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JanSport D3

The D3 has been discontinued. If you're looking for something new, check out the best external frame backpacks for 2023.

photo: JanSport D3 external frame backpack

Though the D3 is now considered a "classic," since 1974 I've always considered it to be an everyday "workhorse." I'm replacing the shoulder straps (one had gotten a serious cut) and I once added a layer of Ensolite on the inside of the hip belt, but otherwise the pack has already been ready to do its job regardless of whether it's for an easy overnighter or a ten-day, 75-lbs adventure.


  • Great capacity
  • Love the "suitcase" arrangement
  • Zippers still work!
  • No plastic buckles to break on OEM pack
  • Simple to use
  • Adjustments stay put


  • Hip belt could use a bit more padding
  • Its large capacity makes it easy to carry more stuff than you really need.
  • OEM pack had no sternum strap


My Jansport D3 backpack is now over 40 years old. I bought it new. Over most of those years it has been my main go-to overnighter and extended trip backpack. It's been loaded from 20 lbs to 75 lbs, and it's been carried thru 110° F dusty desert heat in August to far below zero high mountain cold in January. It has spent the night on top of at least one 14,000 ft peak, and has endured many, many weekend car-camping trips bouncing around in the back of old jeeps.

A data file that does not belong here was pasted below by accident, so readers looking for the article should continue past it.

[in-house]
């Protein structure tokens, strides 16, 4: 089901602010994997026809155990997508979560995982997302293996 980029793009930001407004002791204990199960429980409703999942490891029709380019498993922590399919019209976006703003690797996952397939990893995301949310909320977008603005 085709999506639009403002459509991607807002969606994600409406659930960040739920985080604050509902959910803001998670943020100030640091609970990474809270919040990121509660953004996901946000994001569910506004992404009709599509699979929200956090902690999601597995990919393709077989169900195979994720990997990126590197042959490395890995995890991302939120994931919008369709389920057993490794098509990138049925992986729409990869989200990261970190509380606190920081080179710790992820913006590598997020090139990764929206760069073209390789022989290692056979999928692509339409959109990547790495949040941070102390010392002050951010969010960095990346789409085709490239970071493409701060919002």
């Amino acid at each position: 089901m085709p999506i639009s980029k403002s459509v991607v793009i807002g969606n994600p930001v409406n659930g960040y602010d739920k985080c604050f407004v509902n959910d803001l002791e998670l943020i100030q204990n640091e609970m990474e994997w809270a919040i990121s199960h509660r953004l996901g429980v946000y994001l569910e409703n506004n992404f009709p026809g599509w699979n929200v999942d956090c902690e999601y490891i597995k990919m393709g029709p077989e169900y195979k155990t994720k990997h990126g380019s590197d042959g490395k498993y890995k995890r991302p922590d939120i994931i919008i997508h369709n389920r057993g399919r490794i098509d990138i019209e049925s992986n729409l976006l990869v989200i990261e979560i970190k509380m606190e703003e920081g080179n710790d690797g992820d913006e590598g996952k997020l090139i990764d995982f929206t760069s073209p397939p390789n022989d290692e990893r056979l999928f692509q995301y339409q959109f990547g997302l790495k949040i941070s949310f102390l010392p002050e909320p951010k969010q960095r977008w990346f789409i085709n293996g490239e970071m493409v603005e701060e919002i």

In my college days and for a decade after it was always loaded and ready to go—just add water, fuel, and chow, stick a topo or two in the handy map pocket, and toss the pack in the jeep. It has survived a number of white gas spills without any noticeable effects, been thru uncounted rainstorms and snowstorms, been cooked mercilessly by the sun, and used as a partial sleeping pad in a snow cave.


Some of the waterproof coating on the inside of the pack material still works. Except for a deep cut on one shoulder straps, the pack has never sustained a tear or rip. Sure, it shows some abrasion around the edges, the frame is rock-scarred, and the pack material is faded, but for all practical purposes the pack is intact and ready to go.

Along with the typical backpacking gear, this pack has been loaded with gallons of water, cross-country skis, crampons, the old nearly five-feet-long Alaskan-style wooden snowshoes, and even a 10-pound shirt that had been frozen solid with its long sleeves extending straight out away from each other like a scarecrow.